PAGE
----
Wow! We have gotten more snow in the last week then the Pacific Northwest has seen in one time since 1916. That’s definitely a new record but now that we are kind of on the other side of this crazy Snowmageden 2019, we need to inspect our homes for frozen pipes and other issues. If you’re like me, most of the roads in fairly traffic it did areas are getting clearer but the back roads and neighborhood roads are still pretty bad. However, with a little bit of a break in the weather, now’s a good time to inspect your home for any signs of damage.

We didn’t get a lot of heavy winds but some places around the Puget Sound sought wind gusts of up to about 30 miles an hour and with windy conditions and cold air, it could cause cracks in the mortar of your foundation or in bricks, which can allow water inside and create a bigger problem. Inspect your home inside and out for any major cracks in the flooring, foundation, walls, or siding.

So what about burst pipes? Here are a few signs that your pipes might be frozen.

Lack of running water. Clearly, the most obvious effect is that you just are not getting any water into the house.

The potential to burst. When a pipe freezes it’s the pipe that actually bursts and once water in the pipe freezes, the pressure created between the closed faucet and the blockage can build up and cause the pipe to actually explode. You can see the number of issues that this could possibly cause.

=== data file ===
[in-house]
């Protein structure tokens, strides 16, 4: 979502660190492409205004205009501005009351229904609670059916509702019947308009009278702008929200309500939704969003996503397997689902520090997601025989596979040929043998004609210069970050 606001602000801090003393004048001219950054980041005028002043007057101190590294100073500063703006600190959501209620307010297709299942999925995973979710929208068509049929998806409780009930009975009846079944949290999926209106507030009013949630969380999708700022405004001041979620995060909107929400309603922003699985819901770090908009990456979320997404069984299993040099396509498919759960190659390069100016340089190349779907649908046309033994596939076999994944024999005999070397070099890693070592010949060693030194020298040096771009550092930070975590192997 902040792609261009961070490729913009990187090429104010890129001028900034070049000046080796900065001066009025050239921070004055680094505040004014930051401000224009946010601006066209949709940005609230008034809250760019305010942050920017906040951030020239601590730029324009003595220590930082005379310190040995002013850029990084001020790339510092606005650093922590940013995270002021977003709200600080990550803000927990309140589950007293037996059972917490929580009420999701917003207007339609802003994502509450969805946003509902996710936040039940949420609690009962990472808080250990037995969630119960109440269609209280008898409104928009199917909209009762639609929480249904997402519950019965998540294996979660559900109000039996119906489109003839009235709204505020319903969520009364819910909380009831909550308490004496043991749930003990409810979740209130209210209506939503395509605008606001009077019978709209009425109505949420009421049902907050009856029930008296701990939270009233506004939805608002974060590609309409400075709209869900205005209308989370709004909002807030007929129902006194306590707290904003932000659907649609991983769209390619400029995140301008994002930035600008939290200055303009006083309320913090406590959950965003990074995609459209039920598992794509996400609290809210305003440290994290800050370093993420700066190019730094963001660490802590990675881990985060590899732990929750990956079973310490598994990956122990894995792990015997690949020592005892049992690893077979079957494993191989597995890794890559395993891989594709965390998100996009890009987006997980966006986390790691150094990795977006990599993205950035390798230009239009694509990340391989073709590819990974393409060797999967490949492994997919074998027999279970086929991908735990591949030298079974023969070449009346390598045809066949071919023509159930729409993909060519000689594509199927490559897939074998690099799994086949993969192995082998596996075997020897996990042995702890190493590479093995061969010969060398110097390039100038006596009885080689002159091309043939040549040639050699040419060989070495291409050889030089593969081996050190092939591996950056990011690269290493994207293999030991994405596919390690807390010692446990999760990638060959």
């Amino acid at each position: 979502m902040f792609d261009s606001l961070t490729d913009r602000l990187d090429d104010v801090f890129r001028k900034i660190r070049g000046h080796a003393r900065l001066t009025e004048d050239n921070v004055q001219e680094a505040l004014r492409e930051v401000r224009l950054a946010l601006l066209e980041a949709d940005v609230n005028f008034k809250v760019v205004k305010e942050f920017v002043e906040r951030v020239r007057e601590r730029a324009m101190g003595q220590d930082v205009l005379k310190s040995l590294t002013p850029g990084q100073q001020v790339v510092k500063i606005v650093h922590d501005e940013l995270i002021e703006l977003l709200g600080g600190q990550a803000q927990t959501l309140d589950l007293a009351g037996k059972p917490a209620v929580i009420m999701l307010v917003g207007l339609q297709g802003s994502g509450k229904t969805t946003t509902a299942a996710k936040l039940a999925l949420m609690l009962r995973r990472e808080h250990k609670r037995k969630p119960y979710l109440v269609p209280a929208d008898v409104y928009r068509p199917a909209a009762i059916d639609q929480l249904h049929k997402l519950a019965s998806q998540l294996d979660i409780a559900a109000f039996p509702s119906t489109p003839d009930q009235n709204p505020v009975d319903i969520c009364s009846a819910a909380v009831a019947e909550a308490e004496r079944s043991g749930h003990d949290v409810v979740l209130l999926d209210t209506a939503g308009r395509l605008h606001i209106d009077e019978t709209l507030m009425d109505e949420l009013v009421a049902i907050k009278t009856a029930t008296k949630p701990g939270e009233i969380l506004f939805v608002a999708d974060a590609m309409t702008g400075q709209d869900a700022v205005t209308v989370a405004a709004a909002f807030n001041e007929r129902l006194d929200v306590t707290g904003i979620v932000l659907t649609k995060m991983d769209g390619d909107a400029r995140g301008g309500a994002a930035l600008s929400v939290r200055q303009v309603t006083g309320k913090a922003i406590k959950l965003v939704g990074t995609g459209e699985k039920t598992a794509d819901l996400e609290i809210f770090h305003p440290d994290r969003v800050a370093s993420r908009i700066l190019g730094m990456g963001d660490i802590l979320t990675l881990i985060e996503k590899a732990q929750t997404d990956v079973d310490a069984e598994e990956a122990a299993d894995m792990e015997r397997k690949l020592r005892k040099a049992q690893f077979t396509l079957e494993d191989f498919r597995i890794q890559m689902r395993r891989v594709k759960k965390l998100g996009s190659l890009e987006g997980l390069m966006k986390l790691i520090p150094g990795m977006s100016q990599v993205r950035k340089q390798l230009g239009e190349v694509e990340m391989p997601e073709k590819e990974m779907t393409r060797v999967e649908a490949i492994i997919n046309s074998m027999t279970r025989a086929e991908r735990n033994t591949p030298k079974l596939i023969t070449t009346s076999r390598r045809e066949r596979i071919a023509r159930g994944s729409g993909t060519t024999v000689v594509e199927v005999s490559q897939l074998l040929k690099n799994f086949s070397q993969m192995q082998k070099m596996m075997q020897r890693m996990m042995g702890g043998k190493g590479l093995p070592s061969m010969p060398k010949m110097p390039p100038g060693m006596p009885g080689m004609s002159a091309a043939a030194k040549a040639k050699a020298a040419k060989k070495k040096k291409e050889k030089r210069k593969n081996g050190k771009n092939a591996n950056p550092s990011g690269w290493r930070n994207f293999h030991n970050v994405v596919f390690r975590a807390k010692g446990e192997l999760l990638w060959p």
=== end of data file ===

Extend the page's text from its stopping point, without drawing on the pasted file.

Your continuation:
Strange smell from the faucet or drain. If you have an odd smell coming from a drain or a faucet it could mean that the pipe is partially or even completely blocked.

There’s frost on the pipes. For pipes that you can actually see such as underneath the sink you might be able to locate frost that is accumulated on the outside of the pipe. This is a huge warning sign that the pipe is frozen so don’t turn on the faucet at this point.

The temperature needs to be correct. Pipes can’t freeze if it’s not cold enough outside for them to do so but when the temperature falls to 32°F or lower, which we’ve definitely seen around the Puget Sound, make sure you constantly check your pipes.

So where should we be checking these pipes?

Water pipes located along the exterior wall of a home are vulnerable to freezing. They may not have enough insulation to protect them so it’s important to check where these pipes go in and out of the house.

Pipes located in attics and basements have a greater tendency to freeze because the temperature is just not getting over freezing in these areas.

So what happens if a pipe does burst and you need emergency water damage repair? I have a few options in town but preventative maintenance is always the best way if you can’t. It can be an extremely costly fix so even if you have investment properties, it’s important to check on them frequently.

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